# Financial Statements Analysis and Ratio (Terms and Definitions)

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– An expression of the mathematical relationship between one quantity and another. The relationship may be expressed either as a percentage, a rate, or a simple proportion.**Ratio**– A technique for evaluating financial statements that expresses the relationship between selected financial statement data.**Ratio analysis**– A technique for evaluating a series of financial statement data over a period of time, to determine the increase (decrease) that has taken place, expressed as either an amount or a percentage.**Horizontal analysis**– A technique for evaluating financial statement data that expresses each item within a financial statement as a percent of a base amount.**Vertical analysis**– A measure of a company’s immediate short-term liquidity; computed by dividing the sum of cash, short-term investments, and net receivables by current liabilities.**Acid-test (quick) ratio**– A measure used to evaluate a company’s liquidity and short-term debt-paying ability; computed by dividing current assets by current liabilities.**Current ratio**– A measure of how efficiently a company uses its assets to generate sales; computed by dividing net sales by average assets.**Asset turnover**– Measures the percentage of total assets provided by creditors; computed by dividing total debt by total assets.**Debt to total assets ratio**– A measure of the liquidity of inventory; computed by dividing cost of goods sold by average inventory.**Inventory turnover**– Measures of the short-term ability of the enterprise to pay its maturing obligations and to meet unexpected needs for cash.**Liquidity ratios**– Measures the percentage of earnings distributed in the form of cash dividends; computed by dividing cash dividends by net income.**Payout ratio**– Measures the ratio of the market price of each share of common stock to the earnings per share; computed by dividing the market price of the stock by earnings per share.**Price-earnings (P-E) ratio**– Measures the percentage of each dollar of sales that results in net income; computed by dividing net income by net sales.**Profit margin**– Measures of the income or operating success of an enterprise for a given period of time.**Profitability ratios**– A measure of the liquidity of receivables; computed by dividing net credit sales by average net receivables.**Receivables turnover**– An overall measure of profitability; computed by dividing net income by average assets.**Return on assets**– Measures the dollars of net income earned for each dollar invested by the owners; computed by dividing net income minus preferred dividends (if any) by average common stockholders’ equity.**Return on common stockholders’ equity**– Measures of the ability of the enterprise to survive over a long period of time.**Solvency ratios**– The use of a principle in the current year that is different from the one used in the preceding year.**Change in accounting principle**– Includes all changes in stockholders’ equity during a period except those resulting from investments by stockholders and distributions to stockholders.**Comprehensive income**– The disposal of a significant segment of a business.**Discontinued operations**– The net income earned on each share of common stock; computed by dividing net income minus preferred dividends (if any) by the number of weighted average common shares outstanding.**Earnings per share (EPS)**– Events and transactions that are unusual in nature and infrequent in occurrence.**Extraordinary items**– A measure of income that usually excludes items that a company thinks are unusual or nonrecurring.**Pro forma income**– Indicates the level of full and transparent information provided to users of the financial statements.**Quality of earnings**– Measures a company’s ability to meet interest payments as they come due; computed by dividing income before interest expense and income taxes by interest expense.**Times interest earned**– Borrowing money at a lower rate of interest than can be earned by using the borrowed money.**Trading on the equity**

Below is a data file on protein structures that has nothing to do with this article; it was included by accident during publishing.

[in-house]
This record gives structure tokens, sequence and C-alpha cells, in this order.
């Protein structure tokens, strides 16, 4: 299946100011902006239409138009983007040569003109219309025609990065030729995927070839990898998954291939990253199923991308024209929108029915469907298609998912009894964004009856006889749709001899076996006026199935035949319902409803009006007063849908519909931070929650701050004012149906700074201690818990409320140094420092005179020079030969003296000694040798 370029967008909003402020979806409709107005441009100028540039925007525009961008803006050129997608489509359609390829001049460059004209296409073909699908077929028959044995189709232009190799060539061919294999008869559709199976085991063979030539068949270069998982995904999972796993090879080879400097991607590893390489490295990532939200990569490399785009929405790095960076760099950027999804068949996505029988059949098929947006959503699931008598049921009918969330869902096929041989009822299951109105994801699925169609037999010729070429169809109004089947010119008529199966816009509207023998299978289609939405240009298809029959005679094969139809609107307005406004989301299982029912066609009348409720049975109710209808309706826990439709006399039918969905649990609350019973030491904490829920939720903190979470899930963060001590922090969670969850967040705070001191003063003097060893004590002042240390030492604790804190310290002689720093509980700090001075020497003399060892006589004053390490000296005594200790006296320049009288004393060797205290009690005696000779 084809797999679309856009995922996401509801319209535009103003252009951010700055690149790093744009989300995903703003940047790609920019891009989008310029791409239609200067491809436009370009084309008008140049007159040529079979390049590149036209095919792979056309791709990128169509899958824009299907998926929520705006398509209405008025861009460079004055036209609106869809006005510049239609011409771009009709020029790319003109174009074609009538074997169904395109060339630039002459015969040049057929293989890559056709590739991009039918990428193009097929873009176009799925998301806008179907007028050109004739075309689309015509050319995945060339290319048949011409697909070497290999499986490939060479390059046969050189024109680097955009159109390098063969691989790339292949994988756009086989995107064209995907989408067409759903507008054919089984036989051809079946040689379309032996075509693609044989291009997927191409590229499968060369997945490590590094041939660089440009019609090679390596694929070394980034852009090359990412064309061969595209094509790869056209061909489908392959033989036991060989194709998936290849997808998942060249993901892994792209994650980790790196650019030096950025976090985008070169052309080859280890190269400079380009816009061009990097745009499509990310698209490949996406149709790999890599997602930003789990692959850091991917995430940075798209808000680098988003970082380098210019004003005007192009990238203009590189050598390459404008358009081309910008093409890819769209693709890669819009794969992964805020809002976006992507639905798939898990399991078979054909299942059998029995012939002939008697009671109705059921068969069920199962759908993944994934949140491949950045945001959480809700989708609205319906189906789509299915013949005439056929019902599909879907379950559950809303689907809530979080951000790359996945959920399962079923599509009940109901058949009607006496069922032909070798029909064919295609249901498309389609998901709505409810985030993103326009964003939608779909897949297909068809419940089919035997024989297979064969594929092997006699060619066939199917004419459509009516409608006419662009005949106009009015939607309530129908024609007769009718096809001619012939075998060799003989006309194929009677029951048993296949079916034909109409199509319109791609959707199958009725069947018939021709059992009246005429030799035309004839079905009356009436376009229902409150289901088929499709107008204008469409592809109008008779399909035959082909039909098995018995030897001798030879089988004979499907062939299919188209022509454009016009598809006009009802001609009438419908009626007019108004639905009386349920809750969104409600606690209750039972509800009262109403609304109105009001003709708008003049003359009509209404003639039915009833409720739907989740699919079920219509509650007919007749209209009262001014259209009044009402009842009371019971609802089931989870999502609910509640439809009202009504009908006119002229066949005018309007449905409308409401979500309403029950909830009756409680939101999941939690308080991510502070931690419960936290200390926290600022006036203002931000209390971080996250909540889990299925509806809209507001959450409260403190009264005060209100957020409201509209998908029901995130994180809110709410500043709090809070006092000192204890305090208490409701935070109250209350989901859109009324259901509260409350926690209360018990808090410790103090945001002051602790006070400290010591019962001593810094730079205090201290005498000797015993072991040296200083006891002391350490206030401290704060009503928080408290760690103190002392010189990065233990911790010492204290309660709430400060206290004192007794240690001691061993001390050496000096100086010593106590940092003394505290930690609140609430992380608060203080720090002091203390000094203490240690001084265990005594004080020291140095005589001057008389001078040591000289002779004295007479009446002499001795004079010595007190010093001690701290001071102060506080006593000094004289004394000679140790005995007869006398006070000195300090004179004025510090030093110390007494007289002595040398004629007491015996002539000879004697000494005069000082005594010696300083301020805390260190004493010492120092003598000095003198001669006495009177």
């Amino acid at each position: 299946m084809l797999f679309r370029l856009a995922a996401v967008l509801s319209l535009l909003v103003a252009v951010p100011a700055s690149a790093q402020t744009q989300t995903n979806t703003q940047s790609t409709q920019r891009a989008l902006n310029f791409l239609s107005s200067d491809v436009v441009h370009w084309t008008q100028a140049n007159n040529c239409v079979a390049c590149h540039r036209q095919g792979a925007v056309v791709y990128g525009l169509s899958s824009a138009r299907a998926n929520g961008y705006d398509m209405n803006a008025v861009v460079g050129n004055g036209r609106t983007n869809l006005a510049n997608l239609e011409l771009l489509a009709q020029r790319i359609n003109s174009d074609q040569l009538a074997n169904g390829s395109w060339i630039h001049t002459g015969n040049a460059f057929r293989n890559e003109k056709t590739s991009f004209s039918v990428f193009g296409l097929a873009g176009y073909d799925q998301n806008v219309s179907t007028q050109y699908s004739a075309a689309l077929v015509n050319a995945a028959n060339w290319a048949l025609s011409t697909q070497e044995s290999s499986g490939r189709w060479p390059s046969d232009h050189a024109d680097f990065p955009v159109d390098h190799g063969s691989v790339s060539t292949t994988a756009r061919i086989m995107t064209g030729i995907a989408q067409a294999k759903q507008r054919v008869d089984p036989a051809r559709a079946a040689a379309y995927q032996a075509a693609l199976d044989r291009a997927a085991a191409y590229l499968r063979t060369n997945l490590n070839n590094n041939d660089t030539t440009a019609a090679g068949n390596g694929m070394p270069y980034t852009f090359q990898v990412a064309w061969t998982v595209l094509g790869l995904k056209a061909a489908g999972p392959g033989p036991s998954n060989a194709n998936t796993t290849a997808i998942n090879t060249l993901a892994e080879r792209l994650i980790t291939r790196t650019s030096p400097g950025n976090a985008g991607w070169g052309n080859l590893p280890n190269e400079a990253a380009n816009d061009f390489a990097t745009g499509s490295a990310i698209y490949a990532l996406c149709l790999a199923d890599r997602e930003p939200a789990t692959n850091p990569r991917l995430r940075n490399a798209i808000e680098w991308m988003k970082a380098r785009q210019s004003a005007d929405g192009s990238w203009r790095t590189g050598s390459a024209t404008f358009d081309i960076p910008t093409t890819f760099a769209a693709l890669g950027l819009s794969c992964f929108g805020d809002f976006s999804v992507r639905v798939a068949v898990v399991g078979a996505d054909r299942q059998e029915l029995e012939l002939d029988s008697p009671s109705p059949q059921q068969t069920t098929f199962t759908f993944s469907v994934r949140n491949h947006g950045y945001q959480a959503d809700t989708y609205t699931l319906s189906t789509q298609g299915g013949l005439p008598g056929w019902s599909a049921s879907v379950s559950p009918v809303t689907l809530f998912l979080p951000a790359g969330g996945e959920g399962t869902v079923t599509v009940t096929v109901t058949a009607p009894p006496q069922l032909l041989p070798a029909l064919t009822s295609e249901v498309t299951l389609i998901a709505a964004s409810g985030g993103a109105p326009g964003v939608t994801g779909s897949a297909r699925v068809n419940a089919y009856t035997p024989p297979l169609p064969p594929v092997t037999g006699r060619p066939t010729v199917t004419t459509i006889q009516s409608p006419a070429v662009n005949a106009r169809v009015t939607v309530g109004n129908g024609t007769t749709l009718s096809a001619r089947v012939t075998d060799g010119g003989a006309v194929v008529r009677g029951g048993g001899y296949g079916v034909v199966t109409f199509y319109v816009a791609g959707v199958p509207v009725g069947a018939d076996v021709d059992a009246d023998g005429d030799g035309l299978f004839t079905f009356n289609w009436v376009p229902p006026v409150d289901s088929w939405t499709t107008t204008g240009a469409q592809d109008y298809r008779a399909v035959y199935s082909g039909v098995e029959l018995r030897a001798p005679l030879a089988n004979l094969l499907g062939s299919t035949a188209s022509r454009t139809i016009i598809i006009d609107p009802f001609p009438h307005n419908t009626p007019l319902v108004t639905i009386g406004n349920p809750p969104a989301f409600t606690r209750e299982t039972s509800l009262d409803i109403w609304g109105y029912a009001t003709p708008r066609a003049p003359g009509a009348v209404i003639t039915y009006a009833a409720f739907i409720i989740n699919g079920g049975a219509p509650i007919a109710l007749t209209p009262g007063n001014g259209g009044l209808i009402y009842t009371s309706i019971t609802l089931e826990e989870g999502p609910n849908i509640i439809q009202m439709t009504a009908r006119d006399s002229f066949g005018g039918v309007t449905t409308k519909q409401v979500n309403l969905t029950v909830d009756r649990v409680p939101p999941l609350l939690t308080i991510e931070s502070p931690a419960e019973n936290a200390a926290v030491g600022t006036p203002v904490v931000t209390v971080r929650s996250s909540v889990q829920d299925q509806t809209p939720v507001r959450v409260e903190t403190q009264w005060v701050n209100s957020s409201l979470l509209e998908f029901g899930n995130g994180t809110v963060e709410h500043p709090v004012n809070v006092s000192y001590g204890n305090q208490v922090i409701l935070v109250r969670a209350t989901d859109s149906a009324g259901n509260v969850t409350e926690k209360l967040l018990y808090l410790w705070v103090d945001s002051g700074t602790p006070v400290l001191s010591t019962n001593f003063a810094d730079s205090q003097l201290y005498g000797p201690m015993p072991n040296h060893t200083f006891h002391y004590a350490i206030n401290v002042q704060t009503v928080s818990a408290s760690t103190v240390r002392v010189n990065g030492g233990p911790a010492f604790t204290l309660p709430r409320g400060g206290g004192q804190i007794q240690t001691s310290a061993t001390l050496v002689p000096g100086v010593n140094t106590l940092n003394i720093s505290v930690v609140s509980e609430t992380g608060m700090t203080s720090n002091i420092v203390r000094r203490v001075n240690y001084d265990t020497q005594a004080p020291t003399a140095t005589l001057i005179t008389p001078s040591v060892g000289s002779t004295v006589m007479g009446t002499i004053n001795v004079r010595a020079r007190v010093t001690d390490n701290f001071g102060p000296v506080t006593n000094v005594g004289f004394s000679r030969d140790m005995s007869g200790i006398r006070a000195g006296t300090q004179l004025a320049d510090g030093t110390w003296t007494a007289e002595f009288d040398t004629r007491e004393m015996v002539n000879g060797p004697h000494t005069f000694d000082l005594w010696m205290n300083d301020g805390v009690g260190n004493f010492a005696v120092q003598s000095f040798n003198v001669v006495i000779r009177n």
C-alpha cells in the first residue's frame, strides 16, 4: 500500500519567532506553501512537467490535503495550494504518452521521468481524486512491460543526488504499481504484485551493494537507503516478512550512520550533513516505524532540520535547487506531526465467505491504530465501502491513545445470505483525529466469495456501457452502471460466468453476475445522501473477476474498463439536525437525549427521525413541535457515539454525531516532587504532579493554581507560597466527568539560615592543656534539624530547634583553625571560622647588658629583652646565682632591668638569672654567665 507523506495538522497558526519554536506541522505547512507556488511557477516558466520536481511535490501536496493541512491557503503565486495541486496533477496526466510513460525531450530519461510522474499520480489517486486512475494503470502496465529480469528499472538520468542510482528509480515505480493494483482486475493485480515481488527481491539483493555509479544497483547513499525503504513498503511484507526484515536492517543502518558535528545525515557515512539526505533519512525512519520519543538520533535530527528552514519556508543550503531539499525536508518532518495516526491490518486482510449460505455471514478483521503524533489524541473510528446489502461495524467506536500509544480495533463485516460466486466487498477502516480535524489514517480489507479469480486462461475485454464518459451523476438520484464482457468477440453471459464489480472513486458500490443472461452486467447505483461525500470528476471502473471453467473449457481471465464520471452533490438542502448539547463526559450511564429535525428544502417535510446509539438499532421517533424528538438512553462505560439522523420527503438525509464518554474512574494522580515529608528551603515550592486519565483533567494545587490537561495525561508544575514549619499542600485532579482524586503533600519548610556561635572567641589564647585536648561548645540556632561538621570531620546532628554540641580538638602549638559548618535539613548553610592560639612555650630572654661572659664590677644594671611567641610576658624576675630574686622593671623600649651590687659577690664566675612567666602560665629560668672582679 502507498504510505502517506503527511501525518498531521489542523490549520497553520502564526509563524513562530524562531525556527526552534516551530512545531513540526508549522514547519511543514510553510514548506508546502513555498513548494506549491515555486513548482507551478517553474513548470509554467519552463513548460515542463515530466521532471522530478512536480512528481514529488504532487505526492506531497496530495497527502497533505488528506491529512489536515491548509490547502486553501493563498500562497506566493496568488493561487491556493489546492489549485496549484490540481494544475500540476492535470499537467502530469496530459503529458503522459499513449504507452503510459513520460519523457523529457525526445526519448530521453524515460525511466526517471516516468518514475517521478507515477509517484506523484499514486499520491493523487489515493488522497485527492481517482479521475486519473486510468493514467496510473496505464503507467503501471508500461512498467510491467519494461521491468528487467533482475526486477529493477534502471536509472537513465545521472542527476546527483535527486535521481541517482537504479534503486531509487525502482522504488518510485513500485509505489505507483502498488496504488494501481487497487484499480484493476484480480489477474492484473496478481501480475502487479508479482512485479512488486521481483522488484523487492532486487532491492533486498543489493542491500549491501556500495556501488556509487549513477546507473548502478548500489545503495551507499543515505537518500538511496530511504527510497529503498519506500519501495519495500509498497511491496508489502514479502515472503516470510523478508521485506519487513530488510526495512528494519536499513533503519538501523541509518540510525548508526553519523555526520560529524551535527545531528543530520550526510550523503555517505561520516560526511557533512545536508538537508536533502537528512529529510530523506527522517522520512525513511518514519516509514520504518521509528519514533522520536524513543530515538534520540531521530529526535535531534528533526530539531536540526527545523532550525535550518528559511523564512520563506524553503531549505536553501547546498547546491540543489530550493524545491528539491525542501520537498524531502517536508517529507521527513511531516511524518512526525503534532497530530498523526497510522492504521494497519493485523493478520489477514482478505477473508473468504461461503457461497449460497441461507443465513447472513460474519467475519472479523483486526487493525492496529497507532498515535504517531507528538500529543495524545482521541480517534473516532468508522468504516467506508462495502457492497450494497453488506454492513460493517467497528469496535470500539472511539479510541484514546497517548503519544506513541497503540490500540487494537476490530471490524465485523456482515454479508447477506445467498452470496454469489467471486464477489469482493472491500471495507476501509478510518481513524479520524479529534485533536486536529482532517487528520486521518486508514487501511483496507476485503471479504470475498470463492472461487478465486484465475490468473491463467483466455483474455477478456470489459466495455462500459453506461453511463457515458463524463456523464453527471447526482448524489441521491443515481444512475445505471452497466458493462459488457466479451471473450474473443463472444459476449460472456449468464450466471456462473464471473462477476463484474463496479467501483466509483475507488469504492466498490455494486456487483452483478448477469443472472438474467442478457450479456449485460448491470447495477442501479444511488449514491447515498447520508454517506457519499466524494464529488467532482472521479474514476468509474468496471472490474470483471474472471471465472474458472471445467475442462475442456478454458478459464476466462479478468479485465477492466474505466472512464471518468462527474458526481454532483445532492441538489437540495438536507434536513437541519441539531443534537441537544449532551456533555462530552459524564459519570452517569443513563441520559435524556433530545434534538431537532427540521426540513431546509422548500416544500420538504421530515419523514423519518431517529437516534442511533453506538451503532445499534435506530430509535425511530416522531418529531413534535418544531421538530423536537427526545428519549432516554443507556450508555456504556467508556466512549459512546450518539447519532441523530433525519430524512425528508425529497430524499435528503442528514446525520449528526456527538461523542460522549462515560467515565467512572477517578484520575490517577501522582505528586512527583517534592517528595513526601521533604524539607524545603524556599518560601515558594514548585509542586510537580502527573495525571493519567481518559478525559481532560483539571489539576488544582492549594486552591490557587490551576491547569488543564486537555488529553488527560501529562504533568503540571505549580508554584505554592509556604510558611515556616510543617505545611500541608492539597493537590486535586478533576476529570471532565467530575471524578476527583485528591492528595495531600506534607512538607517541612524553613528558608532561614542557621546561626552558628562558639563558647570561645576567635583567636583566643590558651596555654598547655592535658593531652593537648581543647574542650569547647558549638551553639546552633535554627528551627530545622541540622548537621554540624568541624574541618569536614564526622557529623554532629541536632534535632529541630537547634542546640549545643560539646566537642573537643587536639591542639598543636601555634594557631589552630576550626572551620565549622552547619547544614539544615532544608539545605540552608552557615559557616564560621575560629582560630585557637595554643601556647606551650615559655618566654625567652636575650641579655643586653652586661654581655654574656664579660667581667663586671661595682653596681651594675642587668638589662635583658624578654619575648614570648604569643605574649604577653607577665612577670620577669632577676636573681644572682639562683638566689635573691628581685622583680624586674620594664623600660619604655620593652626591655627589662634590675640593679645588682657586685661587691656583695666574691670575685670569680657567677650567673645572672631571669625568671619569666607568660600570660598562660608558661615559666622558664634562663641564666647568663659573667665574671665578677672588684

houri ghorbani

Jan 1, 2013 at 8:33 pm

Hello Putra,

Could you please give me an example of how to make a vertical analysis of the Profit and Loss Statement, Balance Sheet and Cash Flow Statement for a company?

Thank you,

Houri